Keni Harrison, Elaine Thompson star at Drake, Penn Relays

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DES MOINES, Iowa — Hurdler Keni Harrison responded to the disappointment of not making the U.S. Olympic team by breaking a world record a few weeks later.

Now she wants to prove that was no fluke, and she’s off to some start.

Harrison cruised to victory in the 100m hurdles Saturday at the Drake Relays. She won in a world-leading 12.56 seconds despite rain, cold and wind and a field featuring six other hurdlers ranked in the world’s top 10.

Harrison ran a 12.54 two weeks earlier, but that was wind-aided.

“My coach just told me, ‘You know, you missed the Olympic finals. So treat each race this year as an Olympic final,'” Harrison said. “So I just want to come out and really see how far I can go and prove to myself and everyone else that I can run in big meets.”

Jasmin Stowers of the U.S. was second in 12.76. Dawn Harper-Nelson, an American who won gold at the 2008 Beijing Olympics and silver four years later, was third in 12.79.

Full Drake Relays results are here.

At the Penn Relays, Olympic 100m and 200m champion Elaine Thompson came from behind to anchor Jamaica to win the 4x100m over the U.S., 42.25 to 42.42. The American quartet was headlined by English Gardner, who was seventh in the 100m in Rio but helped the U.S. to 4x100m relay gold at her first Games.

Harrison, a former star at Kentucky, finished sixth with a trip to the Rio Games on the line last year. But last July she broke a record that stood for 28 years, running a 12.20 in a Diamond League event in London.

The track world has been watching Harrison since. On her agenda for 2017 is a return to London, site of this year’s world championships, and a shot at the world title that eluded her in Rio.

“It builds my confidence. I just tell myself ‘You’re the world record holder. You’re really blessed in this event,'” Harrison said. “That’s my number one goal, to go get gold in London.”

Because of the miserable conditions — temperatures were in the low 40s with strong gusts and rain that at times fell sideways — just a single meet record fell in the elite races.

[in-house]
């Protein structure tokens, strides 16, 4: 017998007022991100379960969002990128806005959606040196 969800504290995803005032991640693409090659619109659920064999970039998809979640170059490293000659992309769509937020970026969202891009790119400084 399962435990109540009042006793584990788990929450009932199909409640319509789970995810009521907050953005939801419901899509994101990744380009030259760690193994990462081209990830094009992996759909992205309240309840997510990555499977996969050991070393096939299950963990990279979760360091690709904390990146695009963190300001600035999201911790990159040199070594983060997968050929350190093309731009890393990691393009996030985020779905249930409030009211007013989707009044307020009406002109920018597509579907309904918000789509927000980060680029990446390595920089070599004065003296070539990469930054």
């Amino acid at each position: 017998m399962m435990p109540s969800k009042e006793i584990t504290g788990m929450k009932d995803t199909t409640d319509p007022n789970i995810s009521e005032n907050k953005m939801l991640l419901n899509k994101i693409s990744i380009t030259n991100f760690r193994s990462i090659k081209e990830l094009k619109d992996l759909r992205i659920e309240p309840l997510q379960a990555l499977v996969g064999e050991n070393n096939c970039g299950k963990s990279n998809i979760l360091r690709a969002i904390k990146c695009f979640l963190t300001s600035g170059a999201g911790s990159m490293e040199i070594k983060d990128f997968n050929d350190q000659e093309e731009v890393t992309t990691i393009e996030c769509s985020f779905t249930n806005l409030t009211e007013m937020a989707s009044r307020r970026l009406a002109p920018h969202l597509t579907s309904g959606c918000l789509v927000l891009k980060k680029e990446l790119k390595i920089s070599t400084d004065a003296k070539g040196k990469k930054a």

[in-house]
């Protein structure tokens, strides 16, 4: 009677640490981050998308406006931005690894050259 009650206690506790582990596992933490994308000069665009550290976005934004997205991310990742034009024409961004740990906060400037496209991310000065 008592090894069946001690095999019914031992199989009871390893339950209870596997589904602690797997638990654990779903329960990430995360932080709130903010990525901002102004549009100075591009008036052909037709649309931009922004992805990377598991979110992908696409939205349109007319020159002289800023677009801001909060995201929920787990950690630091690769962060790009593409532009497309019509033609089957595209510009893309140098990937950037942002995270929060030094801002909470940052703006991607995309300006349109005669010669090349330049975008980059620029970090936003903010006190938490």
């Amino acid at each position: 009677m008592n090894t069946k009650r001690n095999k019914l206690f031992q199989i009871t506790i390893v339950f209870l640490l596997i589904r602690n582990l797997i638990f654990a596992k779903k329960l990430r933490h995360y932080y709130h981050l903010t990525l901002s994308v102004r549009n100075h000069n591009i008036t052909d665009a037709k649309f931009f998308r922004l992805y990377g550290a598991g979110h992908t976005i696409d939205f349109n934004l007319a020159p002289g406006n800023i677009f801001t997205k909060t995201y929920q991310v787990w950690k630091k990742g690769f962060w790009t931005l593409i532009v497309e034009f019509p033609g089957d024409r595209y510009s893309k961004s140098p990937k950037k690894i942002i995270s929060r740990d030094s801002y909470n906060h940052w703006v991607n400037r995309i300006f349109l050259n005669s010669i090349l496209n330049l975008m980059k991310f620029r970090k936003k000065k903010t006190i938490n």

That mark went to Jamaica’s Omar McLeod, who ran a Drake-best 13.04 to win the 110m hurdles.

“It’s cold. But once you come out here and see the crowd … it takes away from that,” McLeod said.

In the women’s 400m hurdles, Rio bronze medalist Ashley Spencer stumbled into the fifth hurdle after her hip locked. Spencer fell and failed to finish, and fellow American Georganne Moline won in a world-leading 54.66.

Spencer said she lost feeling in her feet and hands after 150 meters, just before taking her tumble.

“I was running on a whim and a prayer,” Spencer said.

Clayton Murphy won the men’s 1500m in 3:41.75 — his third victory in a week. Murphy also won in the 4x800m at the World Relays in the Bahamas last weekend and the USA Track and Field mile road track title in Des Moines on Tuesday.

Canada’s Derek Drouin, the Olympic high jump champion, won in 7-feet-6 ½ inches. Lorriane Ugen won the women’s long jump in 21-3 ½.

Sam Hendricks of the U.S., who won Rio pole vault bronze, took first at 19-0 ¼.

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Team USA Opening Ceremony uniforms have heaters

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The U.S. Olympic team uniforms for the PyeongChang Opening Ceremony contain heating components that will last up to 11 hours.

Ice dancers Maia Shibutani and Alex Shibutani and bobsledder Aja Evans wore the uniforms on TODAY on Monday.

The heat technology will come in handy.

The PyeongChang Opening Ceremony on Feb. 9 (live streaming on NBCOlympics.com and the NBC Sports app) will be in an outdoor stadium, likely in below-freezing temperatures.

From USA Today:

“The athletes can set the temperature (there are three settings) via their cellphones. The heat can last up to five hours on the high setting and 11 hours on the low setting, fully charged.”

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Jamaica misses Olympic men’s bobsled by one spot

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The only Jamaican bobsled team in PyeongChang will be its women’s bobsled team.

Jamaica missed qualifying a two-man bobsled team for the Olympics by one spot in rankings finalized last week.

Jamaica still had a chance to sneak into the 30-sled Olympic field if one of the qualified nations declined a spot, but that didn’t happen.

The International Bobsled and Skeleton Federation made it official Monday, publishing the Olympic fields for each event.

At least one Jamaican men’s sled competed in every Olympics from 1988 through 2002, then again in 2014.

Sochi driver Winston Watts retired, but a new team was formed in this Olympic cycle that included former Green Bay Packers and Cincinnati Bengals running back Michael Blair.

New driver Seldwyn Morgan competed on the lower-level North American Cup the last three seasons with a top finish of seventh.

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